Once you’re back from holiday, simply turn the valve anti-clockwise. It might take a few minutes for your taps to start flowing again, and there may be a bit of spluttering as air locks in the pipes are released.

Top Tip
If you’ve been away for a couple of weeks or more, run your drinking water taps for a while to get rid of any stale water left in the pipes. Water quality deteriorates when left in the pipes for a long time. It might taste and smell a bit musty, and in extreme cases, the build-up of bacteria could also make you ill.

Should you turn off the heating when you go on holiday? 

It depends when you’re going. You should be okay to turn off your heating in the summer months. If you have a combi boiler, it may have a summer mode that switches off the central heating.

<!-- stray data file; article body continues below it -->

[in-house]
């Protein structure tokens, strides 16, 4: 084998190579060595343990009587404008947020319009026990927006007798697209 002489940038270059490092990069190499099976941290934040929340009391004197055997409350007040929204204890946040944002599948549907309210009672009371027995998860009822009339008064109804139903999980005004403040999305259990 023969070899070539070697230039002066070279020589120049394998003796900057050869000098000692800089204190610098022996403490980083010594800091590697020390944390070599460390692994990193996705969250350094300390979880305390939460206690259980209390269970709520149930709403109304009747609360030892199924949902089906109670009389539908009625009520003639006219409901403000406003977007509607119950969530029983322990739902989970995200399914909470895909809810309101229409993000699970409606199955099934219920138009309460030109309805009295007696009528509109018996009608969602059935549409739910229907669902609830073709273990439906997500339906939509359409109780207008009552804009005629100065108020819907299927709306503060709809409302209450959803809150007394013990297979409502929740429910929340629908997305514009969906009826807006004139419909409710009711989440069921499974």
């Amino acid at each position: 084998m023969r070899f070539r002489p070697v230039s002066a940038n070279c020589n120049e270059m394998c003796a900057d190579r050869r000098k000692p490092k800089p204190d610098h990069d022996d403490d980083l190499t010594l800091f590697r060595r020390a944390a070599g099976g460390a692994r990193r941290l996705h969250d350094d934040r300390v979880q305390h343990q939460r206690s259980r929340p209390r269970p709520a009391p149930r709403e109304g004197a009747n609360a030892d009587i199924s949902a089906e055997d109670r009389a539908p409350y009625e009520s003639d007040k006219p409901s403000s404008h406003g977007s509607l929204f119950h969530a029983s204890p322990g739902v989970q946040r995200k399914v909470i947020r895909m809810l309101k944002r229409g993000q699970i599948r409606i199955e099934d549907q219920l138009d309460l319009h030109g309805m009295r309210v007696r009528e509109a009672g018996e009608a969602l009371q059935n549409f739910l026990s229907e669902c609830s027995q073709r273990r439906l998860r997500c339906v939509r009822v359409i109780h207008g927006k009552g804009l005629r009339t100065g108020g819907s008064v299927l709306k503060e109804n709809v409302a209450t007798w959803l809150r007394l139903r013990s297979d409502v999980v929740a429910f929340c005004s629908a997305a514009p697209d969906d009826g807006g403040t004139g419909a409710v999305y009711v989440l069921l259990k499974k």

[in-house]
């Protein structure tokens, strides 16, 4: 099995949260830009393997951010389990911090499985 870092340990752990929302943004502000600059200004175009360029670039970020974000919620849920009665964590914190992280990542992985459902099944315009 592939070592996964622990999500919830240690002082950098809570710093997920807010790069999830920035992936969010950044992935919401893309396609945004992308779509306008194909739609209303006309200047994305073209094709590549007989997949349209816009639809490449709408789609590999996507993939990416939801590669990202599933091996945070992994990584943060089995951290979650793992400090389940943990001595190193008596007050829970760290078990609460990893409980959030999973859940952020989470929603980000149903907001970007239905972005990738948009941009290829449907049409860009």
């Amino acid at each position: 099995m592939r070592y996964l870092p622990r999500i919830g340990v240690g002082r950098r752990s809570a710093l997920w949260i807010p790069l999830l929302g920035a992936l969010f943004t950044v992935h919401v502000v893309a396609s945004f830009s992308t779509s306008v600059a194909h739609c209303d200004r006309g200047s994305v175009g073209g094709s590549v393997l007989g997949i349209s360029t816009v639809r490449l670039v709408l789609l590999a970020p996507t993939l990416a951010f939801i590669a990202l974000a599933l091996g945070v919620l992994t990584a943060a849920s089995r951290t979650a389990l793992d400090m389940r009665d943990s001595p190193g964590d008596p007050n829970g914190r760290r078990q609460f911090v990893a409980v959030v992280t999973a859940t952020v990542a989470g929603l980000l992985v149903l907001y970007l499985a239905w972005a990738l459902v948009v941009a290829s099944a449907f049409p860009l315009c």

If you’re going away over winter, don’t turn your heating off completely, as this can increase the risk of your pipes bursting.

Instead, leave your heating on a low setting, or set it to come on at regular intervals. This will help keep your energy bills down while making sure the pipes don’t get cold enough to freeze.

Set the thermostat to at least 13°C (55°F) and set the timer to come on during the coldest part of the day.

If you have a hot water tank, it’s likely your boiler is set to keep the water at a set temperature. As you won’t need hot water while you’re away, switch off that function, unless there’s a chance your pipes or the tank could freeze.

What can I do to get early warnings of leaks?

Smart devices can give you early warnings about leaks and turn off your water supply. Some have sensors that tell you if you spring a leak, or humidity levels are breached.